I'm ok with that about myself. 

It is my ongoing goal to be the best I am able with the resources I have on hand, and to do that, I need to be very clear and fair with my horse. She can be her best self when I set her up to succeed. 

now that's almost something

After watching the videos and reviewing the stills I pulled out of them, I can make some informed choices about our next ride. I can say that the best work we had all night was when we did lateral work and compression and then pushed forward and asked for stretchy trot. 

I definitely think the things I'm asking for right now are hard and require schooling, more for strength than for repetition itself. 


I also know we both get bored of doing the same thing over and over. Will there be indoor jump video in the near future? 


Thursday, December 3, 2020

Everything Slides Faster on Ice

I could write about how I finally decided ZB's western saddle actually didn't fit, and then how I maniacally shopped for one that would, then somewhat unintentionally bought one, then was pleasantly surprised that it included fittings and a cute teal pad and now I want cute teal boots to match and figured out I need a shorter girth. 

that back end <3
But like. 

What's more important is that then I went on the ultimate horse girl spending spiral and ended up with a horse-hauling truck so WHOOPS THAT HAPPENED. 
when all your wildest dreams come true

I'm still processing that particular event (and uh paying for it) and this blog is about the cutest horse in all the land, so let's look at her. 

so cute

We're on a western kick right now and a large part of it is that I don't have to be super prepared about outfits when I can just wear cowboy boots and jeans from work to the barn.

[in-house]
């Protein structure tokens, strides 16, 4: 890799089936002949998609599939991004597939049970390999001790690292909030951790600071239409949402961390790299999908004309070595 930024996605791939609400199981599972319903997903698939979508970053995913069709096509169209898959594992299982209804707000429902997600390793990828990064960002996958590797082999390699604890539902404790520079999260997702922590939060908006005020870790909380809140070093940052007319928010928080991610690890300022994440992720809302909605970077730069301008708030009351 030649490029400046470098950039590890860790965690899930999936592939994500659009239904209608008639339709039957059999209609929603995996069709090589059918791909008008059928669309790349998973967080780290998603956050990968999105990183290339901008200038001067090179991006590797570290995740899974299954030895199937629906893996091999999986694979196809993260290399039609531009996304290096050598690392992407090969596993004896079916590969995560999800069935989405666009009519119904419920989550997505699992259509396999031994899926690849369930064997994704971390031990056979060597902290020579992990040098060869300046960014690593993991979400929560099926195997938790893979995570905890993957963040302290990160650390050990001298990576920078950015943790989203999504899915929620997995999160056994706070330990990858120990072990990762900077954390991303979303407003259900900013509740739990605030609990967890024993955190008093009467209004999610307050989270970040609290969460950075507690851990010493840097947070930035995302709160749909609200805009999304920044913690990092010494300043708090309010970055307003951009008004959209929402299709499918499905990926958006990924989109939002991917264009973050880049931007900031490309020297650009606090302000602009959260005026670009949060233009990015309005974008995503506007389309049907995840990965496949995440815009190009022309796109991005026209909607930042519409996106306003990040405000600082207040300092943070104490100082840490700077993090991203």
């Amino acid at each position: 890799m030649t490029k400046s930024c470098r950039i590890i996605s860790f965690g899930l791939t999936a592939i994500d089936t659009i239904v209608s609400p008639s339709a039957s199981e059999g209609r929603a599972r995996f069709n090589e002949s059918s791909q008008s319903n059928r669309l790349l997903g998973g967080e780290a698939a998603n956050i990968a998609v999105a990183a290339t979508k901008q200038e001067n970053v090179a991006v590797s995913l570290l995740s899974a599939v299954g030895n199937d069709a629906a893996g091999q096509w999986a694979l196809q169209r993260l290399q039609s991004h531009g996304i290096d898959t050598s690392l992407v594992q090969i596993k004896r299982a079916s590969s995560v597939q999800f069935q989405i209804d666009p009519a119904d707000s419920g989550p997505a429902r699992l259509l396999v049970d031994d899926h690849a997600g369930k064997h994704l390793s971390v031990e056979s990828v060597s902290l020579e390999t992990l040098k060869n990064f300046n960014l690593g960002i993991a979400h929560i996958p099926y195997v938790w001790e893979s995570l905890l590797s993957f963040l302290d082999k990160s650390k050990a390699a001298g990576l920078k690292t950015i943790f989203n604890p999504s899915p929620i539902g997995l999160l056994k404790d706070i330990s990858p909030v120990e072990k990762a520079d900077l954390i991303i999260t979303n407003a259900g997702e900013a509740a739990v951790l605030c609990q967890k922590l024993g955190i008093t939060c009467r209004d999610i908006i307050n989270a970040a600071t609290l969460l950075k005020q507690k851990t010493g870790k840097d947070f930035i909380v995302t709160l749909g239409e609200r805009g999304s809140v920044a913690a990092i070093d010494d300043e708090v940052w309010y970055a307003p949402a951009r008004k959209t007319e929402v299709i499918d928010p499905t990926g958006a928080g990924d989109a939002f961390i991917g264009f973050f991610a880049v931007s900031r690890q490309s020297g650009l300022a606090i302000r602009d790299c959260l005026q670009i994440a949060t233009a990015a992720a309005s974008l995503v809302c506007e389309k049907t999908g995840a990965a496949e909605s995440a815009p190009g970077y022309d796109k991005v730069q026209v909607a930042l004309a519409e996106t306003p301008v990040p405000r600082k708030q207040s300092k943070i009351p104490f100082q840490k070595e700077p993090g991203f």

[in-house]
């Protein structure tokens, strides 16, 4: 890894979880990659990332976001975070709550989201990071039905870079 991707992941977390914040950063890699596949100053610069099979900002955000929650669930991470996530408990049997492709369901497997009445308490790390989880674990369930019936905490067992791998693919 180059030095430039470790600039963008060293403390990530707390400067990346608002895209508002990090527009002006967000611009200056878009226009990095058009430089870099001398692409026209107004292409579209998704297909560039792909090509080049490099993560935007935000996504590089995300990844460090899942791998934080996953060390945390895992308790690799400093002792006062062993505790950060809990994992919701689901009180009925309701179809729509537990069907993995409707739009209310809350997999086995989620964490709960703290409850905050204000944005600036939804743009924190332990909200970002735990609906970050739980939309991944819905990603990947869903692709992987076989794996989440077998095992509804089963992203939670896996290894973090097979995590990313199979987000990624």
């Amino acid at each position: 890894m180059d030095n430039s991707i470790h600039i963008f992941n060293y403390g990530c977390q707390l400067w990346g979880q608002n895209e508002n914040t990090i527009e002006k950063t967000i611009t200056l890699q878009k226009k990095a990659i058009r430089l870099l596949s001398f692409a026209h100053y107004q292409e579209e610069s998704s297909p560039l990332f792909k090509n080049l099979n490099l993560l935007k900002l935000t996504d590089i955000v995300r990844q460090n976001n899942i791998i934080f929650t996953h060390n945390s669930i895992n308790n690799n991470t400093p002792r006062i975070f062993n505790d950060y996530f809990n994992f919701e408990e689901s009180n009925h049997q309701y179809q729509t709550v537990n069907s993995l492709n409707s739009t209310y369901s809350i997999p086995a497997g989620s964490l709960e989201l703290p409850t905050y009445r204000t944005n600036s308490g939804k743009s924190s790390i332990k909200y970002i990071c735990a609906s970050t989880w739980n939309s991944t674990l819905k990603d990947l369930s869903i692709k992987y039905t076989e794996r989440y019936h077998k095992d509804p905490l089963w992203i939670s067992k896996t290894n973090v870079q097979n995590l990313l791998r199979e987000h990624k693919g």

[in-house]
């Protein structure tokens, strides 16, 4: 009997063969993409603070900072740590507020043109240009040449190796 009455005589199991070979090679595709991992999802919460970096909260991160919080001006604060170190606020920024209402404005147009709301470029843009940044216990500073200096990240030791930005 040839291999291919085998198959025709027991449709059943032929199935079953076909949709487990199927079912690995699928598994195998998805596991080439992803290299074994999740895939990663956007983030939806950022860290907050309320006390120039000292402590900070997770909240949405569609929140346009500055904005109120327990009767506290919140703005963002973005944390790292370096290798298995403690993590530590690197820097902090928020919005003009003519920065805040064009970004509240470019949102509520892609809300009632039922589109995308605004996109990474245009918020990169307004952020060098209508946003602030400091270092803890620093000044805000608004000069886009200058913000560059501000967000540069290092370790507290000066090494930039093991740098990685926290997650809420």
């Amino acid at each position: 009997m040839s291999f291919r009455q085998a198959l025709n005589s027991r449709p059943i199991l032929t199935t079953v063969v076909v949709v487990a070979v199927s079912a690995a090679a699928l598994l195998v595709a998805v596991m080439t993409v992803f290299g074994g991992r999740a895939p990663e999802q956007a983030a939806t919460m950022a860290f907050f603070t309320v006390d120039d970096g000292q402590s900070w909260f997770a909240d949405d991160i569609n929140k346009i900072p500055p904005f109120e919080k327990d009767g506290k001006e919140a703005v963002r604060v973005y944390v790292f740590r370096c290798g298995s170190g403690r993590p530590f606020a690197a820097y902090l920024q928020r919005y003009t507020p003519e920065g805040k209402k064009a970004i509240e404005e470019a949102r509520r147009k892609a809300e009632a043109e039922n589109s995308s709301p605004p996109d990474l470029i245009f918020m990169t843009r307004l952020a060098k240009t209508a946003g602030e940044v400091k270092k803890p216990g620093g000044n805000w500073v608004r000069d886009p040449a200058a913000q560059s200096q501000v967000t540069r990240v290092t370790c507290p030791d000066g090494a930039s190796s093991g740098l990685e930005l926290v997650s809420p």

Another part is that I am really enjoying the process of tackling something new. 

also soccer

I have to think through every ask and every give. I have to know what I want and work with ZB to figure out how to show it to her. I have to know when to push and know when to release. If the goal is "polite, balanced western jog", what are the steps I need to take to get from here to there? 

It's also really cool because it ends up being the same skills--I'm looking for her to be balanced back to front and move forward softly. I want the cadence slower and I want her to self regulate a bit. She can't stick her nose out like a pony and run on the forehand if I want her to go on a loose rein and be accountable for herself, so I have to be very clear about the steps I need her to take. 

ground tying is fun

That means I have to step up as a horseman. I have to be accountable for my movements and expectations. I have to be clear, calm, and consistent. If I want a particular response, am I asking with a particular aid? How am I setting her up to succeed? 

This is ZB and I we're talking about, so that training has to be interesting with a lot of variety. She struggles with the canter (especially transitions), so we school those on the ground with a quick lunge warm up. Or in english tack so I can influence her balance and stay off her back. Or ignore it completely and go for a hack under the stars during a full moon.

I think we're about ready for prime time in the canter (aka actually schooling the lope vs just bombing around from time to time), but first I'm definitely going to resolve the cinch situation. 

Or maybe we'll just do it bareback.